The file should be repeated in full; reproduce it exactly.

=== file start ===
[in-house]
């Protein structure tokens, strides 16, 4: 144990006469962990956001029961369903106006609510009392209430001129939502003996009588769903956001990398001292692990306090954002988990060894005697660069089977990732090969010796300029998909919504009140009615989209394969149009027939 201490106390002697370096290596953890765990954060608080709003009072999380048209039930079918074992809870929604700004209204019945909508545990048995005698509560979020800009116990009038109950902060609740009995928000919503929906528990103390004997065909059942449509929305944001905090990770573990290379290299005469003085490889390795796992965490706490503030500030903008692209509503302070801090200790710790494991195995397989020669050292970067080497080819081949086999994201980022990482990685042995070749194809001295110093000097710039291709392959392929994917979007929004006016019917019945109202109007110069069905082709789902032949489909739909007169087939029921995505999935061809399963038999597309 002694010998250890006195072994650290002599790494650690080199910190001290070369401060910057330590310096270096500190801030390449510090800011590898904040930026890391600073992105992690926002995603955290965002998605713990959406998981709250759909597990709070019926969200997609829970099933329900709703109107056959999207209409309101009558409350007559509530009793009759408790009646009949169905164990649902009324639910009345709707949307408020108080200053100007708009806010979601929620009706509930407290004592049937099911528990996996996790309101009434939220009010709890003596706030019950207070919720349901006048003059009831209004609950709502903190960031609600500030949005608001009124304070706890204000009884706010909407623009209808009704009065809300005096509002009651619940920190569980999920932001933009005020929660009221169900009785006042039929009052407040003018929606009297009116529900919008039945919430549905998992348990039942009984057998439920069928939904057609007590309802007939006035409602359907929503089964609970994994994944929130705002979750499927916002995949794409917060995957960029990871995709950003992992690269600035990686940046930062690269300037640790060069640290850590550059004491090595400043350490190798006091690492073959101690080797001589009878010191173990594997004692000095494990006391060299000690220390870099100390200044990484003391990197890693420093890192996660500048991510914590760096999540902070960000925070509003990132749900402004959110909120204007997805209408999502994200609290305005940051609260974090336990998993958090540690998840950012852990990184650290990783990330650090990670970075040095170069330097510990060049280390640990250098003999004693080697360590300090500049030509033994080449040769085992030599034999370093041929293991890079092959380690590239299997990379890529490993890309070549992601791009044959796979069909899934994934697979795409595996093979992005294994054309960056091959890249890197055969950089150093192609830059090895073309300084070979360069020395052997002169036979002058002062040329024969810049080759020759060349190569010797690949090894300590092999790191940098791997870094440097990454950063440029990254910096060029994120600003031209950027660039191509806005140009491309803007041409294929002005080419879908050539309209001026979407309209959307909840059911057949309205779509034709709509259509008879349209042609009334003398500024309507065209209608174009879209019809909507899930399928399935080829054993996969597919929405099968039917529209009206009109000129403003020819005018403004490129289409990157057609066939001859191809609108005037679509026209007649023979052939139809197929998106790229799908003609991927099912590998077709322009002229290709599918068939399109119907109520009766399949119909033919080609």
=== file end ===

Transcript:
[in-house]
């Protein structure tokens, strides 16, 4: 144990006469962990956001029961369903106006609510009392209430001129939502003996009588769903956001990398001292692990306090954002988990060894005697660069089977990732090969010796300029998909919504009140009615989209394969149009027939 201490106390002697370096290596953890765990954060608080709003009072999380048209039930079918074992809870929604700004209204019945909508545990048995005698509560979020800009116990009038109950902060609740009995928000919503929906528990103390004997065909059942449509929305944001905090990770573990290379290299005469003085490889390795796992965490706490503030500030903008692209509503302070801090200790710790494991195995397989020669050292970067080497080819081949086999994201980022990482990685042995070749194809001295110093000097710039291709392959392929994917979007929004006016019917019945109202109007110069069905082709789902032949489909739909007169087939029921995505999935061809399963038999597309 002694010998250890006195072994650290002599790494650690080199910190001290070369401060910057330590310096270096500190801030390449510090800011590898904040930026890391600073992105992690926002995603955290965002998605713990959406998981709250759909597990709070019926969200997609829970099933329900709703109107056959999207209409309101009558409350007559509530009793009759408790009646009949169905164990649902009324639910009345709707949307408020108080200053100007708009806010979601929620009706509930407290004592049937099911528990996996996790309101009434939220009010709890003596706030019950207070919720349901006048003059009831209004609950709502903190960031609600500030949005608001009124304070706890204000009884706010909407623009209808009704009065809300005096509002009651619940920190569980999920932001933009005020929660009221169900009785006042039929009052407040003018929606009297009116529900919008039945919430549905998992348990039942009984057998439920069928939904057609007590309802007939006035409602359907929503089964609970994994994944929130705002979750499927916002995949794409917060995957960029990871995709950003992992690269600035990686940046930062690269300037640790060069640290850590550059004491090595400043350490190798006091690492073959101690080797001589009878010191173990594997004692000095494990006391060299000690220390870099100390200044990484003391990197890693420093890192996660500048991510914590760096999540902070960000925070509003990132749900402004959110909120204007997805209408999502994200609290305005940051609260974090336990998993958090540690998840950012852990990184650290990783990330650090990670970075040095170069330097510990060049280390640990250098003999004693080697360590300090500049030509033994080449040769085992030599034999370093041929293991890079092959380690590239299997990379890529490993890309070549992601791009044959796979069909899934994934697979795409595996093979992005294994054309960056091959890249890197055969950089150093192609830059090895073309300084070979360069020395052997002169036979002058002062040329024969810049080759020759060349190569010797690949090894300590092999790191940098791997870094440097990454950063440029990254910096060029994120600003031209950027660039191509806005140009491309803007041409294929002005080419879908050539309209001026979407309209959307909840059911057949309205779509034709709509259509008879349209042609009334003398500024309507065209209608174009879209019809909507899930399928399935080829054993996969597919929405099968039917529209009206009109000129403003020819005018403004490129289409990157057609066939001859191809609108005037679509026209007649023979052939139809197929998106790229799908003609991927099912590998077709322009002229290709599918068939399109119907109520009766399949119909033919080609």